She burned down her house -on purpose. But that is not where our story begins. It begins in the rolling plains of France, with boundless meadows put to rest under a bed of snowcapped mountains. Wild flowers tickle the scene, sprouting colonies where they please. Although the mountains leave shadowy footprints in the east, the little village is entombed in a valley of sunlight.
There life pulses to a languid beat: each morning, the baker rolls his cart of warm baguettes through the village square as the fisherman displays his freshly caught produce next to the farmer who sells apples and warm milk; the wives gossip while the little children run circles around their skirts – the lovers walk hand in hand while the elderly watch in reminiscence. Yes, one can see their simple lives make for a gentle portrait, but nobody in the village ever paused to ponder the image.
Except the little old lady. She had her house on the fringes of this soft blanket-village, where the cloth was loose and frayed. Although she reposed on the edges of the textile, she had been one of the first stitches sewn into the composition long, long ago.
Each morning, she would make her way into the village square to watch the farmers and bakers and children and lovers. The little old lady especially loved the little ones – the children – the ones that noticed her.
She always had tissues with her. But the little old lady would never blow her nose – at least not in public, because that would be impolite. She carried tissues for their ability to capture ink, and function as a surrogate for paper. In the village square, the little old lady would write couplets on her tissues. For amusement, some went as follows:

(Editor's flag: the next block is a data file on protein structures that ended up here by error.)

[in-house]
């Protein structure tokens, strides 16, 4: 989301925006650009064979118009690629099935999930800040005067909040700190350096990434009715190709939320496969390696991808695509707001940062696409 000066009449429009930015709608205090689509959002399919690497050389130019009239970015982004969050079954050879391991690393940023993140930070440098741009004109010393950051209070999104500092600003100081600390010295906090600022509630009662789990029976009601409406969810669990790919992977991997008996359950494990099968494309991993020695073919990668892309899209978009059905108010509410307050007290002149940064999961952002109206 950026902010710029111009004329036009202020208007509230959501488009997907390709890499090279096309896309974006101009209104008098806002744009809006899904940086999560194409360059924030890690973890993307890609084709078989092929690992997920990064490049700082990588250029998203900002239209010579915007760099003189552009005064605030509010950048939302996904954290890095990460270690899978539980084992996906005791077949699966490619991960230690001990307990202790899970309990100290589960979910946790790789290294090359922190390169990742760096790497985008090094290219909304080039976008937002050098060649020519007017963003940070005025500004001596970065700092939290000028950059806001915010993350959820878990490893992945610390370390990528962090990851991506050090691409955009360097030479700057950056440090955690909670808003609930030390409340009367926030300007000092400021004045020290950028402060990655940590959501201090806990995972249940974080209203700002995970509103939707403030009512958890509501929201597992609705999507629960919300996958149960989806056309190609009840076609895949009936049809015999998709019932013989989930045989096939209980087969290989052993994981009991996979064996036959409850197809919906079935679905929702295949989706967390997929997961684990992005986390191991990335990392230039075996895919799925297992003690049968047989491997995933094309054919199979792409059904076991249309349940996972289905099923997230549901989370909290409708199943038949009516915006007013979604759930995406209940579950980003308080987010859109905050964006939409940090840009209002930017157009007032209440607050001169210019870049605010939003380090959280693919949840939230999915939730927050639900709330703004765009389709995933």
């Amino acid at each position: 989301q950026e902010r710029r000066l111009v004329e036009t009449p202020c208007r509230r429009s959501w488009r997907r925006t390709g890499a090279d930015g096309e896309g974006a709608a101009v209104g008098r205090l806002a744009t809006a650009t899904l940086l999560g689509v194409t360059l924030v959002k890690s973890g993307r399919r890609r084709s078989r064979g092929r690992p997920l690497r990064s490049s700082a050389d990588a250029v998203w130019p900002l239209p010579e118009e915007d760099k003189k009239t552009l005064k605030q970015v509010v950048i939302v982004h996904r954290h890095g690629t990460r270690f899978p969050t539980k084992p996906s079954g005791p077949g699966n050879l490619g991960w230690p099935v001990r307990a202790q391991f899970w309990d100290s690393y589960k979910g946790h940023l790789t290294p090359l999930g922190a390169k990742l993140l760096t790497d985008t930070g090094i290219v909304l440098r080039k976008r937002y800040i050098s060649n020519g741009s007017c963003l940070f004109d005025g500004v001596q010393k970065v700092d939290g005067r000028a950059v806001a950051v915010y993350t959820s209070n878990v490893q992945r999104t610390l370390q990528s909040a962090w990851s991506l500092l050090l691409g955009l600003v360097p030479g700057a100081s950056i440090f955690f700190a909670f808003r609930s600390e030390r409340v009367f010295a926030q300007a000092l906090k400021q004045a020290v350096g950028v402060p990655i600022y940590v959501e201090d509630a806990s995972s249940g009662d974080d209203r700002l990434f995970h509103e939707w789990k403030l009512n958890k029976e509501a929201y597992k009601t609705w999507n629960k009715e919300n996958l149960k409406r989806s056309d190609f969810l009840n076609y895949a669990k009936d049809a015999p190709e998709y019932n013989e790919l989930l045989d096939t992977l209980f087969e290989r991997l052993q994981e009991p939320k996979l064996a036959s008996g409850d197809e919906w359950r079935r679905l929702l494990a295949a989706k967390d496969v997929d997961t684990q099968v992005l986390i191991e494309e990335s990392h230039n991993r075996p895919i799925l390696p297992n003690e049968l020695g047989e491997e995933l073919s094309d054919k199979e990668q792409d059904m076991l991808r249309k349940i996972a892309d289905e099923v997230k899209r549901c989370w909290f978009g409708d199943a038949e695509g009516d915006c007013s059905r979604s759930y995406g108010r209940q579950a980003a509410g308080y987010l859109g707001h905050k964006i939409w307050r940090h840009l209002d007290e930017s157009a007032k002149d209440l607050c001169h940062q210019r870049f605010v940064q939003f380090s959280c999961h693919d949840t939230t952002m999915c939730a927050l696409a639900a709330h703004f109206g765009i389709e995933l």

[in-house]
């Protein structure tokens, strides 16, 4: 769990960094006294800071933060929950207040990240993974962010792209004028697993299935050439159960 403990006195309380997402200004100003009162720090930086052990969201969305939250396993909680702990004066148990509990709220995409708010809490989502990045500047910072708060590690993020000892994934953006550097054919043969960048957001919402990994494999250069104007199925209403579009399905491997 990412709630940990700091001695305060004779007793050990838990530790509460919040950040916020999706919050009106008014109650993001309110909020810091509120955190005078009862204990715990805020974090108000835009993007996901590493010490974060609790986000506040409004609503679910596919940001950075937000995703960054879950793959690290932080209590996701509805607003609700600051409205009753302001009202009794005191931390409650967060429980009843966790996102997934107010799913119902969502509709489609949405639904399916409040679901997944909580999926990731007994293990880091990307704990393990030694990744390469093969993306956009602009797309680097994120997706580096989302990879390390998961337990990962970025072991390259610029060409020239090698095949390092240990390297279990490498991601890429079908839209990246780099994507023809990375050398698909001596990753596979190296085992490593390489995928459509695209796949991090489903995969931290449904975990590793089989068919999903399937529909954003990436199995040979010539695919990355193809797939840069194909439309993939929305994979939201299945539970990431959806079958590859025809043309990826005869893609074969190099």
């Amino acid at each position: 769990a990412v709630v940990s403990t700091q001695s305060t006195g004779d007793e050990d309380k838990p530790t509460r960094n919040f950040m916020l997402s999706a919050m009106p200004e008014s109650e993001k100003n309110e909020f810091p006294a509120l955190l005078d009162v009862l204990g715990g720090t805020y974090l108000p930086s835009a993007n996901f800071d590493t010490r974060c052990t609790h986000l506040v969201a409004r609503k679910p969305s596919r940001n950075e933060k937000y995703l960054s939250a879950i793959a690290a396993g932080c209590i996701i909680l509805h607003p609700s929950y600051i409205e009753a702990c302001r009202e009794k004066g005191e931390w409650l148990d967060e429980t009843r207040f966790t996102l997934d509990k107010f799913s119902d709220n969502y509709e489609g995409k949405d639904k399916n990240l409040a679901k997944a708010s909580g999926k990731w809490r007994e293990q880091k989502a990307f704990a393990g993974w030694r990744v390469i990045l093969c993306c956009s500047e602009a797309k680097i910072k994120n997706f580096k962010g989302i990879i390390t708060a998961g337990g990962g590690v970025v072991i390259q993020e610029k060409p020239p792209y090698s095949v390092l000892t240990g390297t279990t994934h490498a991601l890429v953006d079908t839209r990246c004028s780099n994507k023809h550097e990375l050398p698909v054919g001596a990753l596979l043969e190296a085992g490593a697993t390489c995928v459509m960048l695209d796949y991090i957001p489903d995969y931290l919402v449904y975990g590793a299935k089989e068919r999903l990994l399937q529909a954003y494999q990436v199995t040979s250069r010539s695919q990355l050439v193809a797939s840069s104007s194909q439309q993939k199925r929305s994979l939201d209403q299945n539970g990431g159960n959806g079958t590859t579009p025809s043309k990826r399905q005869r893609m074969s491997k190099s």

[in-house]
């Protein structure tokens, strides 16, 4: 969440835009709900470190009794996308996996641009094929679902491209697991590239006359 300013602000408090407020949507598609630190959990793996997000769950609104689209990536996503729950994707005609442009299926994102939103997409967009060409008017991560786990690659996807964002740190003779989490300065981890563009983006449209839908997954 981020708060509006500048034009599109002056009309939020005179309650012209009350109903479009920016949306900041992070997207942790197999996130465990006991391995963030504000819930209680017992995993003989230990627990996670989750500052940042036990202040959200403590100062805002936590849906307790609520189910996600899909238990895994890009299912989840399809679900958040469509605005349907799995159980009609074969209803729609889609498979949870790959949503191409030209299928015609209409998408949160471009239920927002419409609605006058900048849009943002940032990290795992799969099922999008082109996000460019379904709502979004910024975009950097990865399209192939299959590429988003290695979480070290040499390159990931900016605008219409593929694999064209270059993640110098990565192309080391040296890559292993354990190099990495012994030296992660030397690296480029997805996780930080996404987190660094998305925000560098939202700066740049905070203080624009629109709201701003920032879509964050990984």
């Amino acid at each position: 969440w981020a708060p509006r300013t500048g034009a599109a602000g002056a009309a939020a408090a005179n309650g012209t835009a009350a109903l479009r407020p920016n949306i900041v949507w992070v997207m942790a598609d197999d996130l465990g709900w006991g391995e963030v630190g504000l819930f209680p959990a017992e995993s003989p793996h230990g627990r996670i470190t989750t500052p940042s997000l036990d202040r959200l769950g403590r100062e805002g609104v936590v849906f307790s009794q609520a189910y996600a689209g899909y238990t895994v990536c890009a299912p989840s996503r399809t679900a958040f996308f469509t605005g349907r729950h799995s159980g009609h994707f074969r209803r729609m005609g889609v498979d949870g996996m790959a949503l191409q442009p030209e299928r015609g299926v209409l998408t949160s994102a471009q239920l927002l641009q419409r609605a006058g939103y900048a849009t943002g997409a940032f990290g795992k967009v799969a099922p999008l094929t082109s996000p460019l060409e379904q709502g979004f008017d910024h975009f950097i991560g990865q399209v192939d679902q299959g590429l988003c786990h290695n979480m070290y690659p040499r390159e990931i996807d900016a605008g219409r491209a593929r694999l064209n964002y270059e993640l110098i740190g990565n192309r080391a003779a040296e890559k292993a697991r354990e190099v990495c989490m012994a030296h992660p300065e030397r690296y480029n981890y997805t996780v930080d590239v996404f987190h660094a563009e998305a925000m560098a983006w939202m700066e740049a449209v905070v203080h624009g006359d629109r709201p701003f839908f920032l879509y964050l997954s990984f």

Chirping with glee, storks circle the lovers,
Soon fun will end, for they will be mothers.
She would fold them up and hand them to the children who were polite enough to approach. The children would read them to the other little ones; they all would all smile and skip away.
Children eat porridge while papa drinks wine,
He sleeps through the day – it might be a sign.
If the children do not come, she throws her couplets astray.
The fields and forests, mountains and streams,
A swell place to hide, and waste away dreams.
In fact, one should mention that the little old lady is not even little at all. She attained a sufficient height; however, when one calls an old woman little, she becomes more quaint, wouldn’t you agree?
Each morning, she would dress in patterned skirts and floral shawls – like all little old ladies. The little old lady fills her time with her couplets and observations. The baker with the bread talks to the farmer with the milk who flirts with the girl in the dress who lives with the man at the school who teaches the children in the square who toss her couplets aside.
The next morning was the first of the month, and the little old lady did not walk to the village with her tissues. Instead, she configured a small sack out of a shawl, in which she packed tissues and other shawls. She left her home that morning for the last time, and scaled the nearest shadow-covered mountain until she obtained a view that pleased her. The little old lady was satisfied as she looked down at her house – which was now buried in flames. She smiled, sitting on her shawl which she placed on the flowers that grew from the hilltops in the country of France.
The birds and the time passed her as they fluttered by in an easy breeze that enshrined the valley. The wings of the birds and the hands of the clock beat on as the little villagers followed the trail of smoke back to the picnic-basket house. One by one, the little ants entered the flames, re-emerging with chairs, rugs, pictures, and other delectable goods. The little old lady watched as her picnic-basket home was emptied, then left to burn.
The house passed away, its embers laid to rest in a hillside grave.
But, why did the little old lady burn down her house? I am convinced that no one – especially little old ladies – want to eradicate their house. Instead, I believe she felt as though it was the only way to conclude her worth.
The little old lady was only an image,
A house on the fringes of a soft blanket-village.